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I have played Root, and it is an amazing game

Mapache

Trickster God
Validated User
Frankly, unless I'm not understanding something, the Eyre seems to me to be the most difficult faction.
Making good use of their sort-of-programmed-action paradigm and skirting the edge of turmoil is fairly complex. In the hands of an advanced player that understands the dynamics of the game and just what risks to take, they can be truly obscene, but in the hands of someone who doesn't think things through, they'll repeatedly crash and burn.
 

Random Goblin

Esquire
Validated User
I played the Eyrie, and besides a strike against the Cats, my problem was more the Vagabond- after I screwed up and went into turmoil, I had things planned out, then she destroyed the roost I planned to recruit and move out of, sending me into turmoil again. Cat and Alliance were also fighting, both aided by the Vagabond. We sadly had to call things short, but everyone is up for trying it again.
I think that with the Eyrie the trick is to see turmoil as something that's inevitable and that you plan for and manage as part of the rhythm of the faction, not as a fail state. You're going to go into turmoil; the trick is to make it happen on your terms.
 

Beckett

Golden Wyvern Adept
Validated User
I think that with the Eyrie the trick is to see turmoil as something that's inevitable and that you plan for and manage as part of the rhythm of the faction, not as a fail state. You're going to go into turmoil; the trick is to make it happen on your terms.
Yeah, I think another play would go better. Being unfamiliar with the game, I did some things which I could see after I should have done differently- I just wasn't used to thinking ahead yet. My second turmoil, I was thinking ahead- but was counting on a single roost that I lost. Had the game gone the distance, I don't think I was out of the running.

The Vagabond looked intimidating to me just because of all the choices- while the Eyrie is growing out of its corner, the Vagabond can go anywhere and help or hinder anyone, or just ignore the armies and hit ruins and quests. Doing the Walkthrough put her hostile to me at the start, something that can't be counted on in future games.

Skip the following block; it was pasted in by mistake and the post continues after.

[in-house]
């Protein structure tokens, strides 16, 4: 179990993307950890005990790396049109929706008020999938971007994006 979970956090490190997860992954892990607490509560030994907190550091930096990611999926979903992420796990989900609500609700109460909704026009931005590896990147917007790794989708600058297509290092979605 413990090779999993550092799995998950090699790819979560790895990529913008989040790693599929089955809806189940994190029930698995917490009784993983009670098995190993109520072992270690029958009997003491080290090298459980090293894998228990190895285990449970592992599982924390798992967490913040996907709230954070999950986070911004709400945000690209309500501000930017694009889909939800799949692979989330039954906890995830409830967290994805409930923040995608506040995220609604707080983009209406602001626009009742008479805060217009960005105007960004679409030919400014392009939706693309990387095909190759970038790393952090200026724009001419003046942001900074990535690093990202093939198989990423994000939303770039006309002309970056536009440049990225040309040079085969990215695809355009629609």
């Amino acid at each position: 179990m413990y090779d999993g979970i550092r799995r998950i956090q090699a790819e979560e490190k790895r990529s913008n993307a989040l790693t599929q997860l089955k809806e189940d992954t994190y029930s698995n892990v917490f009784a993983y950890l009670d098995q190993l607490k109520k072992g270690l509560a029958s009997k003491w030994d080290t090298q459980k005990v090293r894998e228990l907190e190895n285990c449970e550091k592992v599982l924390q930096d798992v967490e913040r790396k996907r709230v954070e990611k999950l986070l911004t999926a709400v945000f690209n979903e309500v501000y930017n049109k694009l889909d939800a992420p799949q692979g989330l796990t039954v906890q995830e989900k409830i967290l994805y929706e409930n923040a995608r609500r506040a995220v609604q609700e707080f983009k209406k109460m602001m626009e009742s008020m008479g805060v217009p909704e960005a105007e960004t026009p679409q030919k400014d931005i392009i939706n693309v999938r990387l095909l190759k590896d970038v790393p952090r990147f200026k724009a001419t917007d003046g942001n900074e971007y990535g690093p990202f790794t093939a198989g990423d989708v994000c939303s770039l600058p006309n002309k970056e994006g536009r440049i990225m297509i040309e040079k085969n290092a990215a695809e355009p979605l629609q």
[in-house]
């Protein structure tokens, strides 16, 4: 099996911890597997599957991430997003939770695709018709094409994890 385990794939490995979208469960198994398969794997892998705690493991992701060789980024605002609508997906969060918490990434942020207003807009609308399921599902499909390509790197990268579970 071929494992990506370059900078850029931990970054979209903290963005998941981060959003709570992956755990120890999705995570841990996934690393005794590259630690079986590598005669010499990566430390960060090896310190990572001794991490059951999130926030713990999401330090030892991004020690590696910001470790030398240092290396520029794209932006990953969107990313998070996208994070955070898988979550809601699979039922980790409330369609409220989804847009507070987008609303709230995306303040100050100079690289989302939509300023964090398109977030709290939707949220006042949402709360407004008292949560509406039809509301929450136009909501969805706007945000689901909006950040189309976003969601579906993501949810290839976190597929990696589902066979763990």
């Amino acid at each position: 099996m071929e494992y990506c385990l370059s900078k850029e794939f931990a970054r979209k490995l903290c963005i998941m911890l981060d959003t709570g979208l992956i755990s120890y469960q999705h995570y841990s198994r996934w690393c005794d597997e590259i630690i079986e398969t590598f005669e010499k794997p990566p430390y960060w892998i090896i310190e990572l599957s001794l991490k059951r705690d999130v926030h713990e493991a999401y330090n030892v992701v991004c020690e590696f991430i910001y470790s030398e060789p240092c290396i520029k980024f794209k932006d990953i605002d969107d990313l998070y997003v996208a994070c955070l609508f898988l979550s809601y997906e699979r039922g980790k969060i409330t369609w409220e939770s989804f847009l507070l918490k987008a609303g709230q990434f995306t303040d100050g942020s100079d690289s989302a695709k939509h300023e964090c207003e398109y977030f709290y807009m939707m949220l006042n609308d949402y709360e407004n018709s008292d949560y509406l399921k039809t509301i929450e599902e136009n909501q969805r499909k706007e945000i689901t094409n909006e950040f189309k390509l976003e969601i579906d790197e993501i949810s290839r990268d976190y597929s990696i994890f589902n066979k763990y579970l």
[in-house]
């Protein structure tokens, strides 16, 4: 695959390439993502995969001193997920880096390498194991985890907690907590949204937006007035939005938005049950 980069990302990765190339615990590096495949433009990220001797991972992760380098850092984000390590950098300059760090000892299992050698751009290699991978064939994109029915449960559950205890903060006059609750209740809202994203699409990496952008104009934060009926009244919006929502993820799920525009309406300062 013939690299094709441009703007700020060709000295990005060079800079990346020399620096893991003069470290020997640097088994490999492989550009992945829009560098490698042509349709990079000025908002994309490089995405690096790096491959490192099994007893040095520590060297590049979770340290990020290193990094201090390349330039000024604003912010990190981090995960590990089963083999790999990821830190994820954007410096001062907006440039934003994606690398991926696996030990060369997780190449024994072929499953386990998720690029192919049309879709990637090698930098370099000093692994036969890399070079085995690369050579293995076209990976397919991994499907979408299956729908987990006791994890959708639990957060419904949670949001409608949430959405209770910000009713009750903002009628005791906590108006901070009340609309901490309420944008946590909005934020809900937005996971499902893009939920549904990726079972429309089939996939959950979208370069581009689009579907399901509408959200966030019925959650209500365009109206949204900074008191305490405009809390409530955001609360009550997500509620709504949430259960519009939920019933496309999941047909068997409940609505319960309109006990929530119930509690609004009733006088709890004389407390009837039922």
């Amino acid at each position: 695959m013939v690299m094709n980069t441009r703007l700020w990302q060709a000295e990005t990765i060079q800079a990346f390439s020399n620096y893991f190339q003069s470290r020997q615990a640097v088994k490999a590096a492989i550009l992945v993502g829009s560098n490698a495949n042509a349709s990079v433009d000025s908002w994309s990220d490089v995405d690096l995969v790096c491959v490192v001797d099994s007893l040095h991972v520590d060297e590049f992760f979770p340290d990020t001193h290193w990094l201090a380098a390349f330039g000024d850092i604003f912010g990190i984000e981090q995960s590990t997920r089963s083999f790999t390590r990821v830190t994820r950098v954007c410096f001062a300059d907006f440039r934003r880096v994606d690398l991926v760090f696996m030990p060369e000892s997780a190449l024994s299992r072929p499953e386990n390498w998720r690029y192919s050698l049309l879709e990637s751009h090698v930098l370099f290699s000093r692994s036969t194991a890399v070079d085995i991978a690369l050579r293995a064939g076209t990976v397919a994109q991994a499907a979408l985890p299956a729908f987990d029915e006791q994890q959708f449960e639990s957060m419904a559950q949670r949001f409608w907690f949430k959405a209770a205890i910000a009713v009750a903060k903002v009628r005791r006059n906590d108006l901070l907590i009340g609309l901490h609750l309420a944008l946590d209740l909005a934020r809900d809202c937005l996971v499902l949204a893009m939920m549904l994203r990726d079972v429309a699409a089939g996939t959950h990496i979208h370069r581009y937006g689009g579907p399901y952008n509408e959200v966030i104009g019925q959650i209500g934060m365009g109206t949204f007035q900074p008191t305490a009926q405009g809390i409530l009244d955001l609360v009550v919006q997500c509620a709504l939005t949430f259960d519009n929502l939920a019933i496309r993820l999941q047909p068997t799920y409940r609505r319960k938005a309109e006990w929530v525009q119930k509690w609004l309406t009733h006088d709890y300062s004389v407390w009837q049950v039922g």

I'm just trying to figure out when I can get three people back over to play again, and I'm probably going all-in when the kickstarer hits.
 

Random Goblin

Esquire
Validated User
Yeah, I think another play would go better. Being unfamiliar with the game, I did some things which I could see after I should have done differently- I just wasn't used to thinking ahead yet. My second turmoil, I was thinking ahead- but was counting on a single roost that I lost. Had the game gone the distance, I don't think I was out of the running.

The Vagabond looked intimidating to me just because of all the choices- while the Eyrie is growing out of its corner, the Vagabond can go anywhere and help or hinder anyone, or just ignore the armies and hit ruins and quests. Doing the Walkthrough put her hostile to me at the start, something that can't be counted on in future games.

I'm just trying to figure out when I can get three people back over to play again, and I'm probably going all-in when the kickstarer hits.
I mean, that said, I have only played the Eyrie once and I got my clock cleaned. I feel like they're an easy faction to play but a difficult faction to play well.
 

Deflare

Registered User
Validated User
Finally got a game in with other players. In the process, I discovered something that explained why my solo games had been so hard--apparently, you DON'T score VPs for killing enemy warriors by default. That was looking like a huge advantage for the Marquise, because I just started with more forces on the board to feed into the meatgrinder--even when I lost, I moved toward victory.

Game ended in the Vagabond quickly jumping from 15ish points to victory, as the player kept shoving Aid over at their ally among the Eyrie (despite the Eyrie's protests). Not entirely sure how to fight that, aside from just beating up the stupid raccoon and breaking all their stuff so they can't do as much in a turn. One factor was that the Eyrie was spread over several different nations, so the Vagabond could always scoot to the appropriate space to start handing cards over.

Game's fun, and we're interested in trying again. My interest in solo play has also been revived by realizing why the Mechanical Marquise was kicking my butt so hard.
 

Gaffa

Fallen Writer
Validated User